Giant problems haunt family of dwarfs
A Hyderabadi family have spoken of how they are laughed at on the street as nine out of 11 relatives are dwarfs. The Chauhan family, from Hyderabad, is affected by the genetic condition Achondroplasia, which causes short limbed dwarfism.
A Hyderabadi family have spoken of how they are laughed at on the street as nine out of 11 relatives are dwarfs. The Chauhan family, from Hyderabad, is affected by the genetic condition Achondroplasia, which causes short limbed dwarfism. They are the largest dwarf family in Hyderabad and are often taunted in the street when they are in public together.
- Most of the Chauhan family from Hyderabad suffer from Achondroplasia
- The family often taunted and laughed at when they go outside together
- Ram Raj, 52, works as a ‘Marriage Welcomer’ and dresses up to greet guests
Patriarch Ram Raj, 52, said, “If we go out, people crowd around us and ask us strange questions like, ‘Why are you so short?’, ‘Where are you from?’. Everyone teases us.” Ram Raj works as a ‘Marriage Welcomer’, where he dresses up and welcomes guests to weddings, but finding employment has proved challenging for the family.
He said, “Noone was willing to give me a job. I have faced a lot of problems because people look at me and say, ‘How will you manage?’”
“I work at my relative’s grocery store when I don’t have the wedding work to do.” His 27-year-old daughter Ambika wants to be an accountant but as she also suffers from this condition, she has also found it difficult to find work.
She said, “In the future, I want to become an accountant but this will only be possible if I’m able to get a job.” “People tell me that I’m short, that’s why I’m unable to get a job.” The other members of the family, who are of short stature, including Ram Raj’s brothers and sisters, also find it very difficult to get steady work.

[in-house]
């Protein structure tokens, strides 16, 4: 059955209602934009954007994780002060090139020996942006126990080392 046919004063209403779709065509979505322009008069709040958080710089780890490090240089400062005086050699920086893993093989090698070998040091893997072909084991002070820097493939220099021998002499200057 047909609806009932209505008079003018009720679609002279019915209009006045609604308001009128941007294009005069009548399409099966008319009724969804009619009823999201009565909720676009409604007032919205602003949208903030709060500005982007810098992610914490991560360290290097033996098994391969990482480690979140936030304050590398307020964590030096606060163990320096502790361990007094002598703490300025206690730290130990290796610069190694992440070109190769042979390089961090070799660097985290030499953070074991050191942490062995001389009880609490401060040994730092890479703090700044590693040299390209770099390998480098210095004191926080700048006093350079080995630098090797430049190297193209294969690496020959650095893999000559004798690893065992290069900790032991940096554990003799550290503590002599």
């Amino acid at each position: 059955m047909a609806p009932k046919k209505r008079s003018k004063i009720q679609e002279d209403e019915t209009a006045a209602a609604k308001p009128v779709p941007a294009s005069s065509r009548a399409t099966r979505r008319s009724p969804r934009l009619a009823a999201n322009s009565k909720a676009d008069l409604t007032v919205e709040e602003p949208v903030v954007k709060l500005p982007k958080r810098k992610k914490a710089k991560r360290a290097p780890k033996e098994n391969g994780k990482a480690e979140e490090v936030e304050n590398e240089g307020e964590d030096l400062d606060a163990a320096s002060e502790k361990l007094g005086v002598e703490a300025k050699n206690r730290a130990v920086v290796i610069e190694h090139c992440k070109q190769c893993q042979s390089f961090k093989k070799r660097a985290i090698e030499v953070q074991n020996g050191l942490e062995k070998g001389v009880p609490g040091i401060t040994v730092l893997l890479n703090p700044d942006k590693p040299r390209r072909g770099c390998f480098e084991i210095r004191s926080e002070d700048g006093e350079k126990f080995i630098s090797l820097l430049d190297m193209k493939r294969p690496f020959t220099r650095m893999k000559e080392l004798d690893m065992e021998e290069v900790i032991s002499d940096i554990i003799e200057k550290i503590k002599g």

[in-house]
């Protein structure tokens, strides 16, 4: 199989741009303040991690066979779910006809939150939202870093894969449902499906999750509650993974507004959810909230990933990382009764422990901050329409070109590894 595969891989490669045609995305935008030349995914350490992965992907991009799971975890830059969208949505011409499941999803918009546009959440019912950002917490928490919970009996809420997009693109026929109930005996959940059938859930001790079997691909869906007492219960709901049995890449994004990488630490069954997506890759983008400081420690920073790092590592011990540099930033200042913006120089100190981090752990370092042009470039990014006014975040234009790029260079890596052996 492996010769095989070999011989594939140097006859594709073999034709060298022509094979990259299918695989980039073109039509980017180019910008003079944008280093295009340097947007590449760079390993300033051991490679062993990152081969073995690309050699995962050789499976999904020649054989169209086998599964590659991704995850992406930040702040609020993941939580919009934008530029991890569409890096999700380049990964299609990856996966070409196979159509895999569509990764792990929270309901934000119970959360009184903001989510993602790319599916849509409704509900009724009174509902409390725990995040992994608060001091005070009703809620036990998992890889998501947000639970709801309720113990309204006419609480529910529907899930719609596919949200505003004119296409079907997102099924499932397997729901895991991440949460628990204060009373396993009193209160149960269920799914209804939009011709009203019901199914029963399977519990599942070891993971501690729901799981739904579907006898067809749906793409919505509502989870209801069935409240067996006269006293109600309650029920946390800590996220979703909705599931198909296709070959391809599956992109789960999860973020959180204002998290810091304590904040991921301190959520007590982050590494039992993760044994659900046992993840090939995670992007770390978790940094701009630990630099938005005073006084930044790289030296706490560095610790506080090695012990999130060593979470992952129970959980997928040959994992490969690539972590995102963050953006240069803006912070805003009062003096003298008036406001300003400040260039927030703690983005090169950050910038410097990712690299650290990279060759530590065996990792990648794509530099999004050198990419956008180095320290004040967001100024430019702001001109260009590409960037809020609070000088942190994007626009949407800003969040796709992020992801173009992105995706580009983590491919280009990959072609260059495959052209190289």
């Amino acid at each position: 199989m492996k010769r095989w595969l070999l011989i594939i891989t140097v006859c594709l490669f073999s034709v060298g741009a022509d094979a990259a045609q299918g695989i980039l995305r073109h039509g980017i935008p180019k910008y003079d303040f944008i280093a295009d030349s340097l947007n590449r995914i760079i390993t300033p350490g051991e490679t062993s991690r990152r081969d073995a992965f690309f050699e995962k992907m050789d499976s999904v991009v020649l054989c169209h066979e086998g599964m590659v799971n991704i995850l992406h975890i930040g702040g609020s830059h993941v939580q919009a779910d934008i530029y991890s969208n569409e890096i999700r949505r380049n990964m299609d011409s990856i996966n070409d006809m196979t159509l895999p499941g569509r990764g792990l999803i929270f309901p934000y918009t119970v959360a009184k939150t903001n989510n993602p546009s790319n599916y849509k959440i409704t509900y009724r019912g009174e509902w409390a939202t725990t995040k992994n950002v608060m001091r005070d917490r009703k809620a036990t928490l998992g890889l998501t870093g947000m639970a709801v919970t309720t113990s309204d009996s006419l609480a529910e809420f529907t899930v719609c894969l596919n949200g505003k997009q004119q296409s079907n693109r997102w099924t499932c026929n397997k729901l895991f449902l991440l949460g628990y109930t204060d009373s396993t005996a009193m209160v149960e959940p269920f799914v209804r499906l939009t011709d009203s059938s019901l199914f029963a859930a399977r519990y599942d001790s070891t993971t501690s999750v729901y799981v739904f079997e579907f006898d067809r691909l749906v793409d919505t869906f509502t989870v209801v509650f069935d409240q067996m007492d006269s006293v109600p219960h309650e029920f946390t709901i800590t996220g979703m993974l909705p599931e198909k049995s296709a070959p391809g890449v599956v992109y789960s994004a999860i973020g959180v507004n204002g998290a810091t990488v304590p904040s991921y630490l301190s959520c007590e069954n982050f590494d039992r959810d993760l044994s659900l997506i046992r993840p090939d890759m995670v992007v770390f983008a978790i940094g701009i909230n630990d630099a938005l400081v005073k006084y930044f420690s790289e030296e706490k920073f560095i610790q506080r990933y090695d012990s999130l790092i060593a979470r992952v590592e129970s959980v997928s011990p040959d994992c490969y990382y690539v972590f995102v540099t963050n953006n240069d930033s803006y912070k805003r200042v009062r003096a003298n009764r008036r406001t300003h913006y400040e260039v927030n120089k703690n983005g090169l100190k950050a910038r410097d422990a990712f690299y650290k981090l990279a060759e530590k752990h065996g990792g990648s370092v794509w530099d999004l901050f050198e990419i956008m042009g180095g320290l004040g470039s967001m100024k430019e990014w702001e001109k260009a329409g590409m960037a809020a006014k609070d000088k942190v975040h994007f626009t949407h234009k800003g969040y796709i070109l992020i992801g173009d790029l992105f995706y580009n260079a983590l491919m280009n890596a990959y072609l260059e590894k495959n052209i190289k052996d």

He said, “My younger brother works in a telephone booth and my elder brother’s wife is a tailor. We manage this way.” Ram Raj believes life is particularly tough for the females in his family. He said, “It is still ok for the male members of the family. But what about the women in my family who have this condition? Life is much more difficult for them.” Ram Raj once had a family of 21 people, 18 of whom were dwarfs.
Out of his seven sisters and four brothers, eight of his siblings suffered the same condition. Some have already passed away, including his elder brother, Prithvi Raj. Achondroplasia is the most common form of disproportionate dwarfism, and is characterised by a normal sized torso and short limbs.
The family also face health problems in later life as their shortened legs weaken. Ram Raj said, “After a certain age, the legs become weak. I have seen my grandfather and my father facing this, but they still managed to walk properly. But I have difficulty in walking and my younger brother can’t walk without help. Same with two of my sisters.”
He said, “It is still ok for the male members of the family. But what about the women in my family who have this condition? Life is much more difficult for them.” Ram Raj’s wife was of normal height but died in 1993 while she was seven months pregnant with their third child.
Ram Raj says that even though people laugh at them, and the condition makes it difficult to travel, get married and lead a regular life, the family believes God has given them this condition because they are special. He said, “My father once said that this is the dwarf incarnation of the Lord. People may laugh, but we shouldn’t feel bad about it.”
“So many people have teased me and other members of the family. But if someone is sad and, by looking at us they get to laugh, it’s God’s will that we are the ones making them laugh.” “I have two daughters,” says Ram Raj. “I try and make them understand by saying that this is their duty. And you can make it work. God is with you.” (www.dailymail.co.uk)
By Fionn Hargreaves